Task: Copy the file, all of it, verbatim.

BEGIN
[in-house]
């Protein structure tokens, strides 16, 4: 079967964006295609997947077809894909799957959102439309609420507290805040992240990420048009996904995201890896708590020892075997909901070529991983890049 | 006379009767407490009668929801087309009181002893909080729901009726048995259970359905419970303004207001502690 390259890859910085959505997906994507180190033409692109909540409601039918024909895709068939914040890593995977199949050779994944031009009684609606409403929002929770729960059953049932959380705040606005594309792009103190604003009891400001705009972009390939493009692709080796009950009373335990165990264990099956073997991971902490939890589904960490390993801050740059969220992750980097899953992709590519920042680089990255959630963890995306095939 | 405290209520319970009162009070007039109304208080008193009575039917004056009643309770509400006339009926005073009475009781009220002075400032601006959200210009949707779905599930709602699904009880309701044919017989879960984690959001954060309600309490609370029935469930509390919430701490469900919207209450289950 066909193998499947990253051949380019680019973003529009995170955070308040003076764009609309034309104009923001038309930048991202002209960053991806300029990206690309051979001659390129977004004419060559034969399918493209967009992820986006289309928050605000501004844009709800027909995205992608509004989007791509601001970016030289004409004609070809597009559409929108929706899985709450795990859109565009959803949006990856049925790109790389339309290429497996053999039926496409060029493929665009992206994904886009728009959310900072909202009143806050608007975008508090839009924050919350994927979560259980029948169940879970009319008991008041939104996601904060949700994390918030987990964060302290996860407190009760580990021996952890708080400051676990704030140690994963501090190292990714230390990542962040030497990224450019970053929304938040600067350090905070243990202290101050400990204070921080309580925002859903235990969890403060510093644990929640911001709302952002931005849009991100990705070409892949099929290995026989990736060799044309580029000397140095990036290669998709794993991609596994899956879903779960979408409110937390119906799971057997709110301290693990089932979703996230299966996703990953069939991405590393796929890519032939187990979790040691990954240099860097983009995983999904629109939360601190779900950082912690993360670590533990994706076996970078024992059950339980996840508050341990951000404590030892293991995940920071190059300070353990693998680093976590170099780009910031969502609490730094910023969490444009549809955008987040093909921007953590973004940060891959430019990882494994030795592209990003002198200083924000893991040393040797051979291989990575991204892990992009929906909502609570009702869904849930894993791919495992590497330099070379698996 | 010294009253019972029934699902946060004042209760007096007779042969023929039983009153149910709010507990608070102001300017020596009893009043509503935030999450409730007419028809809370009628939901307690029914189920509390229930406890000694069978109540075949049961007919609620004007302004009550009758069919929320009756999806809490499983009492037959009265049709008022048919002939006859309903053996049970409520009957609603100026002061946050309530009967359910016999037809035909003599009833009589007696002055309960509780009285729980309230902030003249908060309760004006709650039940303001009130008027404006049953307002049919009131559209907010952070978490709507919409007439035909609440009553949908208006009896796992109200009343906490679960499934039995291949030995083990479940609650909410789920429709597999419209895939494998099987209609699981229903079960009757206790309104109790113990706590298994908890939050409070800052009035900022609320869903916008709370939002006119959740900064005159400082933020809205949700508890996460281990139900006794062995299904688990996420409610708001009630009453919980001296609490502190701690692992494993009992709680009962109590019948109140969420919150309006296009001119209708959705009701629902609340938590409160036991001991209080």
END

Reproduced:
[in-house]
């Protein structure tokens, strides 16, 4: 079967964006295609997947077809894909799957959102439309609420507290805040992240990420048009996904995201890896708590020892075997909901070529991983890049 | 006379009767407490009668929801087309009181002893909080729901009726048995259970359905419970303004207001502690 390259890859910085959505997906994507180190033409692109909540409601039918024909895709068939914040890593995977199949050779994944031009009684609606409403929002929770729960059953049932959380705040606005594309792009103190604003009891400001705009972009390939493009692709080796009950009373335990165990264990099956073997991971902490939890589904960490390993801050740059969220992750980097899953992709590519920042680089990255959630963890995306095939 | 405290209520319970009162009070007039109304208080008193009575039917004056009643309770509400006339009926005073009475009781009220002075400032601006959200210009949707779905599930709602699904009880309701044919017989879960984690959001954060309600309490609370029935469930509390919430701490469900919207209450289950 066909193998499947990253051949380019680019973003529009995170955070308040003076764009609309034309104009923001038309930048991202002209960053991806300029990206690309051979001659390129977004004419060559034969399918493209967009992820986006289309928050605000501004844009709800027909995205992608509004989007791509601001970016030289004409004609070809597009559409929108929706899985709450795990859109565009959803949006990856049925790109790389339309290429497996053999039926496409060029493929665009992206994904886009728009959310900072909202009143806050608007975008508090839009924050919350994927979560259980029948169940879970009319008991008041939104996601904060949700994390918030987990964060302290996860407190009760580990021996952890708080400051676990704030140690994963501090190292990714230390990542962040030497990224450019970053929304938040600067350090905070243990202290101050400990204070921080309580925002859903235990969890403060510093644990929640911001709302952002931005849009991100990705070409892949099929290995026989990736060799044309580029000397140095990036290669998709794993991609596994899956879903779960979408409110937390119906799971057997709110301290693990089932979703996230299966996703990953069939991405590393796929890519032939187990979790040691990954240099860097983009995983999904629109939360601190779900950082912690993360670590533990994706076996970078024992059950339980996840508050341990951000404590030892293991995940920071190059300070353990693998680093976590170099780009910031969502609490730094910023969490444009549809955008987040093909921007953590973004940060891959430019990882494994030795592209990003002198200083924000893991040393040797051979291989990575991204892990992009929906909502609570009702869904849930894993791919495992590497330099070379698996 | 010294009253019972029934699902946060004042209760007096007779042969023929039983009153149910709010507990608070102001300017020596009893009043509503935030999450409730007419028809809370009628939901307690029914189920509390229930406890000694069978109540075949049961007919609620004007302004009550009758069919929320009756999806809490499983009492037959009265049709008022048919002939006859309903053996049970409520009957609603100026002061946050309530009967359910016999037809035909003599009833009589007696002055309960509780009285729980309230902030003249908060309760004006709650039940303001009130008027404006049953307002049919009131559209907010952070978490709507919409007439035909609440009553949908208006009896796992109200009343906490679960499934039995291949030995083990479940609650909410789920429709597999419209895939494998099987209609699981229903079960009757206790309104109790113990706590298994908890939050409070800052009035900022609320869903916008709370939002006119959740900064005159400082933020809205949700508890996460281990139900006794062995299904688990996420409610708001009630009453919980001296609490502190701690692992494993009992709680009962109590019948109140969420919150309006296009001119209708959705009701629902609340938590409160036991001991209080």